Just Talkin’ Tuesday: Boundaries & Burnout

The above video is of flight attendants on a flight from the Philippines. They have a very creative approach to help their passengers pay attention to the safety measures one needs to know while flying. At 1:38, you hear the voice making the safety announcements begin to say, “If you are traveling with a child, first put on your own mask and then your child’s mask.” All too often we find ourselves, as mothers and women, caring for everyone around us except the one person who matters the most – ourselves.

For quite awhile, my three year old had an infatuation with The Velveteen Rabbit Story. He wanted us to read it to him at nap time and bedtime. So we did. In reading this story to him, there was one section of the tale which truly epitomizes the lengths to which we go as mothers to please our children and those around us. Rain suddenly started falling and the little boy in the story had to rush inside after playing out in the yard. In his hurry, he forgot the Velveteen Rabbit. The little boy goes on with his afternoon and does not realize the Velveteen Rabbit is missing until it is time to go to bed. As his mother tucks him in, the little boy asks for the Velveteen Rabbit. In our version, the mother gets a flashlight and goes outside to fetch the lost rabbit. After searching in the rain, she returns with the drenched Velveteen Rabbit, handing him to her son. The boy is happy as he clutches the soaked toy close to him and quickly drifts off to sleep. The official version of the story reads like this:

And once, when the Boy was called away suddenly to go out to tea, the Rabbit was left out on the lawn until long after dusk, and Nana had to come and look for him with the candle because the Boy couldn’t go to sleep unless he was there.

He was wet through with the dew and quite earthy from diving into the burrows the Boy had made for him in the flower bed, and Nana grumbled as she rubbed him off with a corner of her apron.

I admit, I will search down a toy for my child. But to go out into the rain with a flashlight or a candle? Not in this house. There is a line I refuse to cross.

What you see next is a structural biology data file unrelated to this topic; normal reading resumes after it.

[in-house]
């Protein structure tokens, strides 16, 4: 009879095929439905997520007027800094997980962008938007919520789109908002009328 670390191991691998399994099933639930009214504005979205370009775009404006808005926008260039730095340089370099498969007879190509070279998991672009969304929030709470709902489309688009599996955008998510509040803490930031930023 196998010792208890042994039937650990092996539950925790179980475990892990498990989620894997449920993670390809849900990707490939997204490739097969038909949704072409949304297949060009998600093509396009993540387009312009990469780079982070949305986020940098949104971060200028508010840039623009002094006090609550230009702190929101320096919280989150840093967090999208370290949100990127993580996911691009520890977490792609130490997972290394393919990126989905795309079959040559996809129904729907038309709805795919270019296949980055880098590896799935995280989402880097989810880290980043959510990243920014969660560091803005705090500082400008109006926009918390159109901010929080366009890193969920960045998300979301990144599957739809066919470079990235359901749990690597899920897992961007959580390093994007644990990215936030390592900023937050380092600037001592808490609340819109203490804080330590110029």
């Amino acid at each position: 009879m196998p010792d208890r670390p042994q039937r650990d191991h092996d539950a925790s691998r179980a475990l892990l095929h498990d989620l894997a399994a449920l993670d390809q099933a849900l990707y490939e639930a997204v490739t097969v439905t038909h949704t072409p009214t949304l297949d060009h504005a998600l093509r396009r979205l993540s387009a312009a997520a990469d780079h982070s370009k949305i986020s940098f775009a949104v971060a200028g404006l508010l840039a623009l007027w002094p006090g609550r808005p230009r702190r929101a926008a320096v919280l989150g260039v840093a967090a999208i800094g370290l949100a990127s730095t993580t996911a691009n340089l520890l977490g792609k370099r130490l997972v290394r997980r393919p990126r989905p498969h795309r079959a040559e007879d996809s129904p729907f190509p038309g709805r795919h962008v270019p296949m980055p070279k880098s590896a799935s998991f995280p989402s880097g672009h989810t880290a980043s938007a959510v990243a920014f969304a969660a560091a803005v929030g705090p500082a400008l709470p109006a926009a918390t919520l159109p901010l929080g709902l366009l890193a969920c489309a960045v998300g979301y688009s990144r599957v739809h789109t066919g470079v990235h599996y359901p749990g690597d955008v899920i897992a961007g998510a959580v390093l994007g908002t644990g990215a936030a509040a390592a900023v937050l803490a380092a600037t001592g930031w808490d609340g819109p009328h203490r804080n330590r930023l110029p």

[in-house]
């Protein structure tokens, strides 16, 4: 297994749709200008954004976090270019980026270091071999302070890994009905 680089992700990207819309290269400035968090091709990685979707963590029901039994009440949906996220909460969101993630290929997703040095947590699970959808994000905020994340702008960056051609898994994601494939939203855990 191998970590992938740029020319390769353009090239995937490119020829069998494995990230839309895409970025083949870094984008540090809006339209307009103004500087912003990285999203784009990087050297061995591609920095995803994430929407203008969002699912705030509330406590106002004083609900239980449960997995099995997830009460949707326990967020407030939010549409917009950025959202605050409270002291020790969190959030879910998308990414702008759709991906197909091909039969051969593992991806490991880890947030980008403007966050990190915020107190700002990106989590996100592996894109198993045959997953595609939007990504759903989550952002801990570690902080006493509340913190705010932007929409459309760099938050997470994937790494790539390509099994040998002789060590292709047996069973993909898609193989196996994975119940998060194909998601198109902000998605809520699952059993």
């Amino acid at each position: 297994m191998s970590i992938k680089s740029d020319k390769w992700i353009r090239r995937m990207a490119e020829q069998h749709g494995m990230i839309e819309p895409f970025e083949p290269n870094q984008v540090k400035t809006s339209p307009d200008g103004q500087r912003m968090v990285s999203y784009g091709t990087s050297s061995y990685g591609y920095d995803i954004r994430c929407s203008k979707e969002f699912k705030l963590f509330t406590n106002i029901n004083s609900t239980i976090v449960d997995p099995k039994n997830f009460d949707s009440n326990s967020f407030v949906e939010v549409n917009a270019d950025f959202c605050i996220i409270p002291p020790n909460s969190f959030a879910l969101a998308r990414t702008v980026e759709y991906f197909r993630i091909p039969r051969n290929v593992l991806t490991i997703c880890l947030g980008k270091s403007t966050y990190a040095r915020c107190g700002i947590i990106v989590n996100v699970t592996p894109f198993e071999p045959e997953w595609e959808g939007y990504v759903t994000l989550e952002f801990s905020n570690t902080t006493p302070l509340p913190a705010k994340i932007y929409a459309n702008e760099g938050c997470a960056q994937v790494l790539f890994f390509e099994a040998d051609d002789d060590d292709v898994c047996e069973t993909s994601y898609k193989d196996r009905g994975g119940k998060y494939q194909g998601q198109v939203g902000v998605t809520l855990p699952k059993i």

Yes, it is our job to care for our children. It’s our responsibility to ensure they have the basic necessities of life and feel comforted. It is also our responsibility to ensure that the care we give them is of the highest quality. If we consistently drain ourselves day in and day out, we have nothing to give to ourselves those around us. Our children deserve more than fumes. Our husband deserve more than fumes. And our friends deserve more than fumes. Above all else, WE deserve more than fumes.

This week’s #PPDChat was about Putting on your oxygen mask before putting on someone else’s. While helping others through their pain is helpful and allows a great distraction, it can also be draining. You may be more on edge, more likely to over-react if there is a crisis, and more likely to put that person before your own needs. There are fine lines which need to be respected, lines which need to stay firmly planted between you and others as you heal. It is important to be able to step back from the issue at hand and soothe yourself. Recognizing when you need to do this is hard to do if you are running on fumes.

According to help.org, you may be on the road to burnout if:

  • Every day is a bad day.
  • Caring about your work or home life seems like a total waste of energy.
  • You’re exhausted all the time.
  • The majority of your day is spent on tasks you find either mind-numbingly dull or overwhelming.
  • You feel like nothing you do makes a difference or is appreciated.

They recommend using the “Three R” method to cope with burnout:

  • Recognize – Watch for the warning signs of burnout
  • Reverse – Undo the damage by managing stress and seeking support
  • Resilience – Build your resilience to stress by taking care of your physical and emotional health

Down the page, they also examine stress v. burnout. Definitely worth checking out.

I impose boundaries on myself. Some of them should probably be stricter and I am working on that. In order to preserve my own mental health these are the things I currently do:

  • Take a mandatory nap on Sundays (Although I skipped this past Sunday’s nap – first one in ages)
  • Go to sleep early if I’ve had a rough day
  • Listen to music
  • Eat Chocolate
  • Turn off my computer when my kids get home from school until they go to bed
  • Don’t watch newscasts
  • Say NO if it’s going to overload my plate
  • Watch a lot of comedy
  • Laugh
  • Love

I have even been known to put myself in time out with my kids in the room if I am getting too on edge with them. I have started asking myself if I am upset with them because they’ve been doing things I’ve asked them not to or because I’m being selfish and doing something I want to do and instead, ignoring them when they legitimately deserve my attention. I’ve been amazed and shamed at how often it’s because I’m selfishly taking time to myself when they genuinely need me to help them with something. As I’ve been closing my laptop and leaving Social Media behind when the kids are home and awake, these times have decreased and our relationships have been soaring. I’m glad to be plugging back into what really matters – my family.

Do you have boundaries you refuse to cross? Things you do to recharge your batteries? What are they? Let’s get to just talking.

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